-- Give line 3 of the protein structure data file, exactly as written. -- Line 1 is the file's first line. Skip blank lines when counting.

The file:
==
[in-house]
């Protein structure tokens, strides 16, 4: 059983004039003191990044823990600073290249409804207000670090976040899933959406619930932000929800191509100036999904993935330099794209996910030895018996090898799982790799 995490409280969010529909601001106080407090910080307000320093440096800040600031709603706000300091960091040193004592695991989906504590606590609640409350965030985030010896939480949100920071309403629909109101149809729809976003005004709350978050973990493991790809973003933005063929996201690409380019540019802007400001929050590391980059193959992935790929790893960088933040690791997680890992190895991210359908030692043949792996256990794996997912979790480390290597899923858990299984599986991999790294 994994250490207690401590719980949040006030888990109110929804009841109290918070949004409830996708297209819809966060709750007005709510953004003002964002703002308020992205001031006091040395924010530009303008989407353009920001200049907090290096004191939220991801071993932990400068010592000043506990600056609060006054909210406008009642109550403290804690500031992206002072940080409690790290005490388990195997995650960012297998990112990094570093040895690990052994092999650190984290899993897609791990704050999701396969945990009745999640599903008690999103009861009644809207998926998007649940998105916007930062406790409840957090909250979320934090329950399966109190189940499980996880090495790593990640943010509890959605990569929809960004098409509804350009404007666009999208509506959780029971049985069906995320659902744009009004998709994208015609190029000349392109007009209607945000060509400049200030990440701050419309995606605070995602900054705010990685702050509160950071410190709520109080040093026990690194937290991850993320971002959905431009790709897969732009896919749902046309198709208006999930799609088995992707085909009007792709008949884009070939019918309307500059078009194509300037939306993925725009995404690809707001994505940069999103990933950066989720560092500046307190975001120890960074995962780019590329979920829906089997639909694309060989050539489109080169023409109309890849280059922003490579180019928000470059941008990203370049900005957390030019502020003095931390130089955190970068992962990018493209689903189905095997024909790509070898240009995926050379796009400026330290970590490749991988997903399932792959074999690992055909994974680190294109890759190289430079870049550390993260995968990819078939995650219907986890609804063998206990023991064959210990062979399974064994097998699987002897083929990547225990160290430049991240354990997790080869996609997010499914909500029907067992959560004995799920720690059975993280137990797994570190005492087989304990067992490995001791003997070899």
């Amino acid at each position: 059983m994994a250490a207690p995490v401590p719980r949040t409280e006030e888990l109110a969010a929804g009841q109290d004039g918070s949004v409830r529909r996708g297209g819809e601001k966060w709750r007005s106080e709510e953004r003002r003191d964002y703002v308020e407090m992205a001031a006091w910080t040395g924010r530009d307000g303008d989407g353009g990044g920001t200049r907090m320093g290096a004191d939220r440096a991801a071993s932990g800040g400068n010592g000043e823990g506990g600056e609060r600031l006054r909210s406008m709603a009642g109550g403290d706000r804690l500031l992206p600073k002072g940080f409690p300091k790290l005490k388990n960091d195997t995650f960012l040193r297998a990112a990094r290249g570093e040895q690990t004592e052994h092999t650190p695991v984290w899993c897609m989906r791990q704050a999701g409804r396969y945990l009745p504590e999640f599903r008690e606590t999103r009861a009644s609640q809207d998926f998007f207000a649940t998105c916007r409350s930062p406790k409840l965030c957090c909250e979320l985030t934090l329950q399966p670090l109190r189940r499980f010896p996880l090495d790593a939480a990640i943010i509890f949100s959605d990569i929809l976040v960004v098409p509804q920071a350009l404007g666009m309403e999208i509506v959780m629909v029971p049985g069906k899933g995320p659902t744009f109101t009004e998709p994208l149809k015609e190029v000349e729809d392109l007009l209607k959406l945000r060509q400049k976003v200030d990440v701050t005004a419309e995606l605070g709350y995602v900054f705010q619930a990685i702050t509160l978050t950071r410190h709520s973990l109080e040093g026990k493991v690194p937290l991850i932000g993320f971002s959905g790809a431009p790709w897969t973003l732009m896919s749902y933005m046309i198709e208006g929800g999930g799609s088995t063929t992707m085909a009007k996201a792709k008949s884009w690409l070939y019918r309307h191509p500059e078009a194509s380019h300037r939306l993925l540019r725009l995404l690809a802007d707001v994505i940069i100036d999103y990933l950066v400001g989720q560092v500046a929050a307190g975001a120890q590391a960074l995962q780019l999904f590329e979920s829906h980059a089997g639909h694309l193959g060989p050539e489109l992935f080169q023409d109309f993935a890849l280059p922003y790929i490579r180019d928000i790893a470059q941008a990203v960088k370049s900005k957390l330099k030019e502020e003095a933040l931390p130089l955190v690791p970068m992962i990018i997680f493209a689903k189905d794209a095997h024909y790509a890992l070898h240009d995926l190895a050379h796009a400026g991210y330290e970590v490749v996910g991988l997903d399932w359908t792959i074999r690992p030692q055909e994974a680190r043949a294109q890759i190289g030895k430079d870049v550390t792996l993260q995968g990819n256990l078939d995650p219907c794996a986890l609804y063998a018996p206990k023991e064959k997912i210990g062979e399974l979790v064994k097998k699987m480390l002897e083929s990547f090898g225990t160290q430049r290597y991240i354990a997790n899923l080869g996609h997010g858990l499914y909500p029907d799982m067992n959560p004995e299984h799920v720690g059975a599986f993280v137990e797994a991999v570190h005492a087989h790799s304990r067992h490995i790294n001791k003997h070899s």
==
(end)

């Amino acid at each position: 059983m994994a250490a207690p995490v401590p719980r949040t409280e006030e888990l109110a969010a929804g009841q109290d004039g918070s949004v409830r529909r996708g297209g819809e601001k966060w709750r007005s106080e709510e953004r003002r003191d964002y703002v308020e407090m992205a001031a006091w910080t040395g924010r530009d307000g303008d989407g353009g990044g920001t200049r907090m320093g290096a004191d939220r440096a991801a071993s932990g800040g400068n010592g000043e823990g506990g600056e609060r600031l006054r909210s406008m709603a009642g109550g403290d706000r804690l500031l992206p600073k002072g940080f409690p300091k790290l005490k388990n960091d195997t995650f960012l040193r297998a990112a990094r290249g570093e040895q690990t004592e052994h092999t650190p695991v984290w899993c897609m989906r791990q704050a999701g409804r396969y945990l009745p504590e999640f599903r008690e606590t999103r009861a009644s609640q809207d998926f998007f207000a649940t998105c916007r409350s930062p406790k409840l965030c957090c909250e979320l985030t934090l329950q399966p670090l109190r189940r499980f010896p996880l090495d790593a939480a990640i943010i509890f949100s959605d990569i929809l976040v960004v098409p509804q920071a350009l404007g666009m309403e999208i509506v959780m629909v029971p049985g069906k899933g995320p659902t744009f109101t009004e998709p994208l149809k015609e190029v000349e729809d392109l007009l209607k959406l945000r060509q400049k976003v200030d990440v701050t005004a419309e995606l605070g709350y995602v900054f705010q619930a990685i702050t509160l978050t950071r410190h709520s973990l109080e040093g026990k493991v690194p937290l991850i932000g993320f971002s959905g790809a431009p790709w897969t973003l732009m896919s749902y933005m046309i198709e208006g929800g999930g799609s088995t063929t992707m085909a009007k996201a792709k008949s884009w690409l070939y019918r309307h191509p500059e078009a194509s380019h300037r939306l993925l540019r725009l995404l690809a802007d707001v994505i940069i100036d999103y990933l950066v400001g989720q560092v500046a929050a307190g975001a120890q590391a960074l995962q780019l999904f590329e979920s829906h980059a089997g639909h694309l193959g060989p050539e489109l992935f080169q023409d109309f993935a890849l280059p922003y790929i490579r180019d928000i790893a470059q941008a990203v960088k370049s900005k957390l330099k030019e502020e003095a933040l931390p130089l955190v690791p970068m992962i990018i997680f493209a689903k189905d794209a095997h024909y790509a890992l070898h240009d995926l190895a050379h796009a400026g991210y330290e970590v490749v996910g991988l997903d399932w359908t792959i074999r690992p030692q055909e994974a680190r043949a294109q890759i190289g030895k430079d870049v550390t792996l993260q995968g990819n256990l078939d995650p219907c794996a986890l609804y063998a018996p206990k023991e064959k997912i210990g062979e399974l979790v064994k097998k699987m480390l002897e083929s990547f090898g225990t160290q430049r290597y991240i354990a997790n899923l080869g996609h997010g858990l499914y909500p029907d799982m067992n959560p004995e299984h799920v720690g059975a599986f993280v137990e797994a991999v570190h005492a087989h790799s304990r067992h490995i790294n001791k003997h070899s």